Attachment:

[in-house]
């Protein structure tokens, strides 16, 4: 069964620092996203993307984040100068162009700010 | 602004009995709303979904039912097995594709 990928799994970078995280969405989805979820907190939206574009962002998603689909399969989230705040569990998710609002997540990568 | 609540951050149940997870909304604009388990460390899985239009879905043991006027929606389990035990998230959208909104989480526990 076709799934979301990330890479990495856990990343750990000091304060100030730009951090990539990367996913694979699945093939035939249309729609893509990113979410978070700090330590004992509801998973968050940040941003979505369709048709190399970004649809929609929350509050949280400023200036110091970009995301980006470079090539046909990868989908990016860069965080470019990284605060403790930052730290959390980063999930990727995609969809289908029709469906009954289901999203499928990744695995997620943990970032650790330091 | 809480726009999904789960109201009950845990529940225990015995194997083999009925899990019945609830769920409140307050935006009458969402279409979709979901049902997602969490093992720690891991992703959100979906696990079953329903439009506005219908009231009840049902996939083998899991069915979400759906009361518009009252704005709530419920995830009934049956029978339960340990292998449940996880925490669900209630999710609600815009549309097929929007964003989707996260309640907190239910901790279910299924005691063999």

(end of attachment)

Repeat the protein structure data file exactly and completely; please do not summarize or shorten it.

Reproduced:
[in-house]
């Protein structure tokens, strides 16, 4: 069964620092996203993307984040100068162009700010 | 602004009995709303979904039912097995594709 990928799994970078995280969405989805979820907190939206574009962002998603689909399969989230705040569990998710609002997540990568 | 609540951050149940997870909304604009388990460390899985239009879905043991006027929606389990035990998230959208909104989480526990 076709799934979301990330890479990495856990990343750990000091304060100030730009951090990539990367996913694979699945093939035939249309729609893509990113979410978070700090330590004992509801998973968050940040941003979505369709048709190399970004649809929609929350509050949280400023200036110091970009995301980006470079090539046909990868989908990016860069965080470019990284605060403790930052730290959390980063999930990727995609969809289908029709469906009954289901999203499928990744695995997620943990970032650790330091 | 809480726009999904789960109201009950845990529940225990015995194997083999009925899990019945609830769920409140307050935006009458969402279409979709979901049902997602969490093992720690891991992703959100979906696990079953329903439009506005219908009231009840049902996939083998899991069915979400759906009361518009009252704005709530419920995830009934049956029978339960340990292998449940996880925490669900209630999710609600815009549309097929929007964003989707996260309640907190239910901790279910299924005691063999």